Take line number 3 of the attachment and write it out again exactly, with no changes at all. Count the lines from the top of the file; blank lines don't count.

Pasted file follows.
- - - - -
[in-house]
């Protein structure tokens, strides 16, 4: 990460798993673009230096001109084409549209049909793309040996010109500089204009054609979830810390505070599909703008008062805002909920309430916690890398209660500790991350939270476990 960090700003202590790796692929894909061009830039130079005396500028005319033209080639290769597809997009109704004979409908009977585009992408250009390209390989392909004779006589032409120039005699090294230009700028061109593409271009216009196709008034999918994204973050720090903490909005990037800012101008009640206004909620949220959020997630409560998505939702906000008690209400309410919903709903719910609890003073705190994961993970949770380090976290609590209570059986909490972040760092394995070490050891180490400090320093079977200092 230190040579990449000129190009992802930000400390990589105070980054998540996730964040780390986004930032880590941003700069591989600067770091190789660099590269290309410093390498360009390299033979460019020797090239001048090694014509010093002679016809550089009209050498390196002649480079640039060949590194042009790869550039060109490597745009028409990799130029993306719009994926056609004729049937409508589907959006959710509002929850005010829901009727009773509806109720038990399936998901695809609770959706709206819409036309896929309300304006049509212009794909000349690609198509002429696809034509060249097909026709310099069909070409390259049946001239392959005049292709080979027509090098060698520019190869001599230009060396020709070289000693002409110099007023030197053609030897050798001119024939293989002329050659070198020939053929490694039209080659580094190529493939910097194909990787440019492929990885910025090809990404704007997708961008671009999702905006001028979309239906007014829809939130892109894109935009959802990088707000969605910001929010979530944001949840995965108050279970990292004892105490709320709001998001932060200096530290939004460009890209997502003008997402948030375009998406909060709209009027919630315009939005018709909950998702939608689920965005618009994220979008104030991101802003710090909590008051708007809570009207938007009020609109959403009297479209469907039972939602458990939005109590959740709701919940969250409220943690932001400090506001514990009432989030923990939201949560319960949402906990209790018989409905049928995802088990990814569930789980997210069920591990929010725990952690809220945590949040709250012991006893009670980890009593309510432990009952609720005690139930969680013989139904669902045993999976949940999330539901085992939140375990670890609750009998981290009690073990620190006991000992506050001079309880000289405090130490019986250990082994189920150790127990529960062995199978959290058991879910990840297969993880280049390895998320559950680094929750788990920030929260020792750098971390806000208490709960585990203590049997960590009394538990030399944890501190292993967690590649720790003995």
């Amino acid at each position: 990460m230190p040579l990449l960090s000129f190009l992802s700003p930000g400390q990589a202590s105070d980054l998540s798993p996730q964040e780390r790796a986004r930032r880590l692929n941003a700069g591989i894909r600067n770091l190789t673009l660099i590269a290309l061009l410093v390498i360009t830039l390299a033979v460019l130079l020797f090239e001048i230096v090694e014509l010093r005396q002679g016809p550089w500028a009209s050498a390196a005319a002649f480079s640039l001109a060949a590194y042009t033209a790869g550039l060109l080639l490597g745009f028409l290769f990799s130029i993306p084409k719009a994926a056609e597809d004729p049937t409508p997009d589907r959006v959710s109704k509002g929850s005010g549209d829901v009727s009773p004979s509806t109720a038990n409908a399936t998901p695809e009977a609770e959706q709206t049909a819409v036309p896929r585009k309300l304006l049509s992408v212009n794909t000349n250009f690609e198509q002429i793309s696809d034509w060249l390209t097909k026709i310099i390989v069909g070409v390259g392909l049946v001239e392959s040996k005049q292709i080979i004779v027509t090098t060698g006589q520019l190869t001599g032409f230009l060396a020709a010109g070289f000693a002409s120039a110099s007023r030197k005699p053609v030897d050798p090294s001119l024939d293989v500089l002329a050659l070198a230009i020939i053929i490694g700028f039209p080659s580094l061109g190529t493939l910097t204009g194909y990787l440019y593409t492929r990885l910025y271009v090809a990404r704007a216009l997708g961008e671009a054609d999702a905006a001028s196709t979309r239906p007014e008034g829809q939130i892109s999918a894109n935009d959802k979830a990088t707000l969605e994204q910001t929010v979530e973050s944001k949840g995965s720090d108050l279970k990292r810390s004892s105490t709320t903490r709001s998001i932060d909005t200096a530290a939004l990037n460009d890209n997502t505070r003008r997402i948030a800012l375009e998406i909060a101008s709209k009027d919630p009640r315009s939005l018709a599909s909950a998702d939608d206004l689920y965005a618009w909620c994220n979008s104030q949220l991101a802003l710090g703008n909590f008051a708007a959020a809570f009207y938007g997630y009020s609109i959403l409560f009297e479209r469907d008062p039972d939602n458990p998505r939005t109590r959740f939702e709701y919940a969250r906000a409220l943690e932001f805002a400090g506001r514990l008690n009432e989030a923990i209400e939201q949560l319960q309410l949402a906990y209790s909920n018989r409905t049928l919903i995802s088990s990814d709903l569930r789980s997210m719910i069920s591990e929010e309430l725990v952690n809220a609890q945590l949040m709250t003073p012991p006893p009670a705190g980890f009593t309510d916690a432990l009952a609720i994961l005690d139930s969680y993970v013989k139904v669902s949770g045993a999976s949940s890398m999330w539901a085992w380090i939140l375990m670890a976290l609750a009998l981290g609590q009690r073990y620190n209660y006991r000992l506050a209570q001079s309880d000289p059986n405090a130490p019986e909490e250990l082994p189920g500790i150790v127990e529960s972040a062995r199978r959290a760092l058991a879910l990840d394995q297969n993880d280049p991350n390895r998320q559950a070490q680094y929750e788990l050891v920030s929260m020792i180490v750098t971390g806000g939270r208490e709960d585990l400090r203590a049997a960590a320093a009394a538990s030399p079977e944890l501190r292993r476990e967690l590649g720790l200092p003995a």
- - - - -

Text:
């Amino acid at each position: 990460m230190p040579l990449l960090s000129f190009l992802s700003p930000g400390q990589a202590s105070d980054l998540s798993p996730q964040e780390r790796a986004r930032r880590l692929n941003a700069g591989i894909r600067n770091l190789t673009l660099i590269a290309l061009l410093v390498i360009t830039l390299a033979v460019l130079l020797f090239e001048i230096v090694e014509l010093r005396q002679g016809p550089w500028a009209s050498a390196a005319a002649f480079s640039l001109a060949a590194y042009t033209a790869g550039l060109l080639l490597g745009f028409l290769f990799s130029i993306p084409k719009a994926a056609e597809d004729p049937t409508p997009d589907r959006v959710s109704k509002g929850s005010g549209d829901v009727s009773p004979s509806t109720a038990n409908a399936t998901p695809e009977a609770e959706q709206t049909a819409v036309p896929r585009k309300l304006l049509s992408v212009n794909t000349n250009f690609e198509q002429i793309s696809d034509w060249l390209t097909k026709i310099i390989v069909g070409v390259g392909l049946v001239e392959s040996k005049q292709i080979i004779v027509t090098t060698g006589q520019l190869t001599g032409f230009l060396a020709a010109g070289f000693a002409s120039a110099s007023r030197k005699p053609v030897d050798p090294s001119l024939d293989v500089l002329a050659l070198a230009i020939i053929i490694g700028f039209p080659s580094l061109g190529t493939l910097t204009g194909y990787l440019y593409t492929r990885l910025y271009v090809a990404r704007a216009l997708g961008e671009a054609d999702a905006a001028s196709t979309r239906p007014e008034g829809q939130i892109s999918a894109n935009d959802k979830a990088t707000l969605e994204q910001t929010v979530e973050s944001k949840g995965s720090d108050l279970k990292r810390s004892s105490t709320t903490r709001s998001i932060d909005t200096a530290a939004l990037n460009d890209n997502t505070r003008r997402i948030a800012l375009e998406i909060a101008s709209k009027d919630p009640r315009s939005l018709a599909s909950a998702d939608d206004l689920y965005a618009w909620c994220n979008s104030q949220l991101a802003l710090g703008n909590f008051a708007a959020a809570f009207y938007g997630y009020s609109i959403l409560f009297e479209r469907d008062p039972d939602n458990p998505r939005t109590r959740f939702e709701y919940a969250r906000a409220l943690e932001f805002a400090g506001r514990l008690n009432e989030a923990i209400e939201q949560l319960q309410l949402a906990y209790s909920n018989r409905t049928l919903i995802s088990s990814d709903l569930r789980s997210m719910i069920s591990e929010e309430l725990v952690n809220a609890q945590l949040m709250t003073p012991p006893p009670a705190g980890f009593t309510d916690a432990l009952a609720i994961l005690d139930s969680y993970v013989k139904v669902s949770g045993a999976s949940s890398m999330w539901a085992w380090i939140l375990m670890a976290l609750a009998l981290g609590q009690r073990y620190n209660y006991r000992l506050a209570q001079s309880d000289p059986n405090a130490p019986e909490e250990l082994p189920g500790i150790v127990e529960s972040a062995r199978r959290a760092l058991a879910l990840d394995q297969n993880d280049p991350n390895r998320q559950a070490q680094y929750e788990l050891v920030s929260m020792i180490v750098t971390g806000g939270r208490e709960d585990l400090r203590a049997a960590a320093a009394a538990s030399p079977e944890l501190r292993r476990e967690l590649g720790l200092p003995a």